Jason WangSenior Analyst

Portrait of Jason Wang

Jason Ruochen Wang is a senior analyst working on the Pembina Institute's electricity program, focusing on Canada’s net-zero electricity grid goal, electric vehicle infrastructure, and regulatory reform for utilities. Jason has a degree in mechanical engineering (University of Alberta) and an M.Sc. in Engineering and Policy Analysis (TU Delft) that focused on strategic, "deep uncertainty" thinking and the science-policy interface.

He has previously worked with the Government of Alberta on climate policy analysis, industrial carbon pricing regulations, and adaptation risk management. He has also worked on industrial energy efficiency in a pulp mill, resource governance research with the Potsdam Institute for Climate Impact Research, distributed energy systems modelling at the Centre for Integrated Energy Research in the U.K., and improving decision-making processes in the Dutch Ministry of Foreign Affairs. He previously led the University of Alberta EcoCar team, which builds and races ultra-efficient hydrogen fuel cell vehicles. Jason is also a member of the Canadian Energy Modelling Hub’s Knowledge Mobilization thematic committee.

Jason is based on Edmonton (Treaty 6) and can be found biking, rock climbing, and promoting active transportation outside of work.


Contact Jason Wang

cell: 780-680-9264 • email: jasonw@pembina.org

Jason Wang's Recent Publications

Cover of Exploring Ontario’s Pathways to Net-Zero Electricity

Exploring Ontario’s Pathways to Net-Zero Electricity Pembina Institute response to the IESO Pathways to Decarbonization report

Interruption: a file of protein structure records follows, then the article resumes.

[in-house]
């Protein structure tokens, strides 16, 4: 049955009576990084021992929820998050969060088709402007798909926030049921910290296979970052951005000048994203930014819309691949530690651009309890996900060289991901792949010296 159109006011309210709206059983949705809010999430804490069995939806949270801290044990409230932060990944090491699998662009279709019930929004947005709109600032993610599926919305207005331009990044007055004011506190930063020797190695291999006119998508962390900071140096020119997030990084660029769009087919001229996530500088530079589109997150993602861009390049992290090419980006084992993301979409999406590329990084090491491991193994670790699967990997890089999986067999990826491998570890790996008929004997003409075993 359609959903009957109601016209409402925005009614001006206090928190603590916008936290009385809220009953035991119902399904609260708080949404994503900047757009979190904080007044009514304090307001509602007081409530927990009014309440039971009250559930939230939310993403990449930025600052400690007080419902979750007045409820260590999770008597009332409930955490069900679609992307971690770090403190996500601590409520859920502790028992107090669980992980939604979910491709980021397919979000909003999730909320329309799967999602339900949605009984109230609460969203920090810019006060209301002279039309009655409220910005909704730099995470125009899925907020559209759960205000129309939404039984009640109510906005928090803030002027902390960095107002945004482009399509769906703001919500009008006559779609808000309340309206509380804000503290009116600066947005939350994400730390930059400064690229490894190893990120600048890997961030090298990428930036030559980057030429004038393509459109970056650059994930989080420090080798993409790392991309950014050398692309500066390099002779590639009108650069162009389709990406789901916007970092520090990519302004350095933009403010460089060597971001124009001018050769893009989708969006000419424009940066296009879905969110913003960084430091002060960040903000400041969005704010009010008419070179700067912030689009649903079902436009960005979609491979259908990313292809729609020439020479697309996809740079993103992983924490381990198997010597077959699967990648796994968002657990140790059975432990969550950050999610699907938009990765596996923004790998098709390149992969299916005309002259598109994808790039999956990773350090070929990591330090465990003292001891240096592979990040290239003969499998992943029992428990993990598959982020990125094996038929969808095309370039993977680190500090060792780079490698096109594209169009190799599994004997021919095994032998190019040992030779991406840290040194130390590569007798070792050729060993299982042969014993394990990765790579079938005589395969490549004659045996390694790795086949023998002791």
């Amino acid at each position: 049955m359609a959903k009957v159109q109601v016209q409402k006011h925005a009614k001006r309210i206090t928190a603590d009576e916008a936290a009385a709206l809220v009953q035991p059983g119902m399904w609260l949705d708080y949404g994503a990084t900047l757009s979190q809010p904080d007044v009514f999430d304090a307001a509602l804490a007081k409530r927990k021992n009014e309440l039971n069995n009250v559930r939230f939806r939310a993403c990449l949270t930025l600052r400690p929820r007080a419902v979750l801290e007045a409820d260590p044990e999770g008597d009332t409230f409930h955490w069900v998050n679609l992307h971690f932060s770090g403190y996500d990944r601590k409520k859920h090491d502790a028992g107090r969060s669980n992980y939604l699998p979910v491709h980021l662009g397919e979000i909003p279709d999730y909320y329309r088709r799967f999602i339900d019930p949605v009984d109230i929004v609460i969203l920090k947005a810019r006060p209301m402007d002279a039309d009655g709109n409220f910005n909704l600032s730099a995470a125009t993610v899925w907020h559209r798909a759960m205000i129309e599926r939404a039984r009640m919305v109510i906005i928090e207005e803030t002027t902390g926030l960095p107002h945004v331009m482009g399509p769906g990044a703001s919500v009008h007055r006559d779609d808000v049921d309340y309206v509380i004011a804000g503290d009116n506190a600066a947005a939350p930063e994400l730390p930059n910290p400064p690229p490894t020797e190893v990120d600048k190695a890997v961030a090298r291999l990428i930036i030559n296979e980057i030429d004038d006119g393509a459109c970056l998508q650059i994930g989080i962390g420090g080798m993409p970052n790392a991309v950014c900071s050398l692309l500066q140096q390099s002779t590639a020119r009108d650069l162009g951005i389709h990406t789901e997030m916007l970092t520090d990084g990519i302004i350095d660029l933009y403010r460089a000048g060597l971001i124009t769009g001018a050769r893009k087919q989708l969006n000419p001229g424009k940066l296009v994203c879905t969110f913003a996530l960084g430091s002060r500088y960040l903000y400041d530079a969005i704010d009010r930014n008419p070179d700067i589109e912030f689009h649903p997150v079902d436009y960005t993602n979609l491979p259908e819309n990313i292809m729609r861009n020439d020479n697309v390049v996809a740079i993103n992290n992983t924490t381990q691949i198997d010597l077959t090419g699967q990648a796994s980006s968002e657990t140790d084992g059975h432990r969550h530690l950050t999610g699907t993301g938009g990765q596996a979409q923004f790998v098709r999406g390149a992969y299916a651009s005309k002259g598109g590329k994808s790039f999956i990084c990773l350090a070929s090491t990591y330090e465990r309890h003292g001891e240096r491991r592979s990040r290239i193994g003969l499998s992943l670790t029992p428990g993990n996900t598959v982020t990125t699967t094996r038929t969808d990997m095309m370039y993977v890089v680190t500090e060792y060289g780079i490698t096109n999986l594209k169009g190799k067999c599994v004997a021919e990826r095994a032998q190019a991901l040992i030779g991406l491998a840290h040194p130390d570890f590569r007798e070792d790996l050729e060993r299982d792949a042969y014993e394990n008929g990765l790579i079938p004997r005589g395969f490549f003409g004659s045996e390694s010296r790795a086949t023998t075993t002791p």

Publication May 18, 2023- By Jason Wang, Binnu Jeyakumar
Provinces are making decisions that will have long-term consequences for the economy and the climate. The Ontario Independent Electricity System Operator has released a report considering power generation options and concluded that the province will continue to need natural gas to avoid rolling blackouts and an unreliable grid. Read our response to the report and recommendations that subsequent analysis include additional scenarios and greater inclusion of cheaper renewables in the energy mix.
cover of Amendments to Emissions Performance Standards in Ontario

Amendments to Emissions Performance Standards in Ontario Pembina Institute comments and recommendations

Publication Oct. 18, 2022- By Jason Wang, Binnu Jeyakumar
A stringent and credible Emissions Performance Standards (EPS) program is paramount to creating policy certainty for Ontario businesses and industries. In August 2022, Ontario released its proposed amendments to the EPS; these, however, fall short of aligning to the federal benchmark and do not provide a clear path to a net-zero grid. The Pembina Institute provides recommendations for strengthening the EPS to provide policy certainty and unlock low-carbon prosperity.
Cover of submission on Clean Electricity Regulations

Pembina Institute response to the proposed frame for the Clean Electricity Regulations Submission to Environment and Climate Change Canada

Publication Aug. 18, 2022- By Binnu Jeyakumar, Nick Schumacher, Jason Wang, Karambir Singh, Alex Beattie
Pembina Institute's response to the Government of Canada's proposed frame for the forthcoming Clean Electricity Regulations notes that it is crucial that Canada achieves a net-zero grid by 2035 in order to facilitate the full decarbonization of the rest of the economy by 2050, enable grid reliability and resilience, ensure affordability of energy for consumers, create jobs and economic development opportunities, and address historic inequities in the energy system.
Cover page on response to Clean Electricity Standard

Response to the federal government’s discussion paper on the forthcoming Clean Electricity Standard Submission to Environment and Climate Change Canada

Publication April 26, 2022- By Binnu Jeyakumar, Jason Wang
The Pembina Institute is pleased to present its response to the federal government’s discussion paper on the forthcoming Clean Electricity Standard, which aims to achieve net-zero emissions from electricity generation by 2035. We will continue to publish and submit further comments through the policy development process as further research is conducted and additional modelling results are available.

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